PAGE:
North Korea is presumed to have suffered some $200 million in foreign currency loss for nine months after the UN Security Council slapped tough sanctions on it in early March of last year, a report showed Wednesday.
The sanctions dented North Korea's foreign currency earnings as it hurt Pyongyang's exports to China and hard currency earnings sent by overseas workers in the March-November period of last year, according to the report by the state-run Institute for National Security Strategy.
The estimated loss is equal to 7.4 percent of North Korea's total 2015 exports of $2.7 billion, it said.
"The shutdown of an inter-Korean industrial complex hit the North's foreign currency earnings the most severely," the report showed. "Also the country's exports to China, sales of weapons and all of its practice of collecting hard currency from overseas including repatriation of wages earned by laborers were squeezed."
The UNSC adopted the sanctions resolution 2270 the punish Pyongyang for its nuclear and missile tests conducted in early 2016. In November, it again slapped a set of sanctions to penalize North Korea for another underground nuclear weapons test in September.
The institute's calculation is the same as that unveiled by the government on Dec. 2 following the announcement of its fresh unilateral sanctions against Pyongyang.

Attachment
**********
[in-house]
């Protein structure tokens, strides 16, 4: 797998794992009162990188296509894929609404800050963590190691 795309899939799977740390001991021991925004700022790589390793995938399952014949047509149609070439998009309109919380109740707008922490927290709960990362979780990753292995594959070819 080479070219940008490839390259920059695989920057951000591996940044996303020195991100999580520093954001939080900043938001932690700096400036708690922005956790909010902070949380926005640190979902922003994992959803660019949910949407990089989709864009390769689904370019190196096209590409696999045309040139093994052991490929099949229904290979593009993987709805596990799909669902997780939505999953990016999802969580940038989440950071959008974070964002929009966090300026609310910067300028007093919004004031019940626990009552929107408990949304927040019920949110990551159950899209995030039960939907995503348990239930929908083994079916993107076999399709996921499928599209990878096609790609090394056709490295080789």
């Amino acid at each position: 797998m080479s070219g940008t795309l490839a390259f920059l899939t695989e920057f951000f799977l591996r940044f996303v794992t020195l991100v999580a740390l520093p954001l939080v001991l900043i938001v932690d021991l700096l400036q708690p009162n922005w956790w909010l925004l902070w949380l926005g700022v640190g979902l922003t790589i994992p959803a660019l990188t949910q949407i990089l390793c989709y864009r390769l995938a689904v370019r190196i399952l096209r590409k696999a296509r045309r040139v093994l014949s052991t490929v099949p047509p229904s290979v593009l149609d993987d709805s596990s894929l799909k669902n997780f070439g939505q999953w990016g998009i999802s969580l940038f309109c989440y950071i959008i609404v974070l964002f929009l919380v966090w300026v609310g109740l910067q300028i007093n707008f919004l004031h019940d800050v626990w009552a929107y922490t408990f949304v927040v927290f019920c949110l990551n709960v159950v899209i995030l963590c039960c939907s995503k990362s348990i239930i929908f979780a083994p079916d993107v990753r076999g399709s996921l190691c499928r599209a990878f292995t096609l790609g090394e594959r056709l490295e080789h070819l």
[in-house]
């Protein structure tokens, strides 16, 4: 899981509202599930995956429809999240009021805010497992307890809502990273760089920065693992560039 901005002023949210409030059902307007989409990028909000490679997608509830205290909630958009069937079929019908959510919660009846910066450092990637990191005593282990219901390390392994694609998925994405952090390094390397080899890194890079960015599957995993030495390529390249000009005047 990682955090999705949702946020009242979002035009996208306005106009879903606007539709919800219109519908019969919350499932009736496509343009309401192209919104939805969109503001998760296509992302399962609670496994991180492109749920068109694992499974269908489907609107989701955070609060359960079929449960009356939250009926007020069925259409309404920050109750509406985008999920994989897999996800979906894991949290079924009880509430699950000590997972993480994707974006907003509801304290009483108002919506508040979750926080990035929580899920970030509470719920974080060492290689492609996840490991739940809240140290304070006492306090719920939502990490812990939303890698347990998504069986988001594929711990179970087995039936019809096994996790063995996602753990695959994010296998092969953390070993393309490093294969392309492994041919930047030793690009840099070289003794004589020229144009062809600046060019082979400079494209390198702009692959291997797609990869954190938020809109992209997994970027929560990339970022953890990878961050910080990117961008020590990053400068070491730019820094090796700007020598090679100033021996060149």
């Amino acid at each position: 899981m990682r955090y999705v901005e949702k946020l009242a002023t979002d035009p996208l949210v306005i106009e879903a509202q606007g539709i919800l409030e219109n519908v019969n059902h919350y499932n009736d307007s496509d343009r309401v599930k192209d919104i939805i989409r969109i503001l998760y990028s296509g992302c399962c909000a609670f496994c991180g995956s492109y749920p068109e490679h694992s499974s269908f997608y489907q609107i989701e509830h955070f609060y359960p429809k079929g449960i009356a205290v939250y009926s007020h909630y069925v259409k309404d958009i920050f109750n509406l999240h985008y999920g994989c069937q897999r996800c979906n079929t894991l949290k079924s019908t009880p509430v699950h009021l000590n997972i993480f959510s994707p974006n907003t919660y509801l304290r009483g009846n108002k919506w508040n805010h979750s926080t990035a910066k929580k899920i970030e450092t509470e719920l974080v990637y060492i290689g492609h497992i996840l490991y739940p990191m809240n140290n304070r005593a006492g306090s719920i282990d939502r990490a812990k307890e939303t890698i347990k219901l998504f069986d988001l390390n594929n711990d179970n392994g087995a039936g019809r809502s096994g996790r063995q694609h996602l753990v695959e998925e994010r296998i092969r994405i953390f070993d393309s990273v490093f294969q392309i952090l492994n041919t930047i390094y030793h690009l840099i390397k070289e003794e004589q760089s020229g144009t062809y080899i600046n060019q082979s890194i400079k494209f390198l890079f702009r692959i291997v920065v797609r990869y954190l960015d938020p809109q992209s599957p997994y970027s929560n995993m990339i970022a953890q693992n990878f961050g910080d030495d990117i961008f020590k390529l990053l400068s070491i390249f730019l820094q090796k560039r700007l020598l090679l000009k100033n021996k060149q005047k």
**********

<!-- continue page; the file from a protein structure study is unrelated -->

"North Korea is likely to further sustain foreign currency loss as the UNSC imposed a significant cap on Pyongyang's exports of coal by adopting resolution 2321 late last year," Jeong Joon-hee, spokesman at Seoul's unification ministry, told a press briefing.
The new sanctions were slapped to close loopholes found in the previous resolution, under which North Korea's coal exports for "livelihood" purposes were allowed, an exception that has been exploited by the country.
More than 50,000 North Koreans are working overseas, mainly in China and Russia, and they are forced to send money earned back to the Pyongyang regime. The reclusive country is estimated to earn more than $200 million per year through labor exports.
The report said that countries including China and Kuwait are tightening their regulations on North Korean workers' entry and stay in an apparent move to avoid employment of North Koreans.
In the face of the hard currency squeeze, the North regime is pressing its officials and ordinary people give more money to the state, fueling more grievances, it said.
"It is important to consistently implement the sanctions as they affect the North Korean economy and the management of the regime," it added. (Yonhap)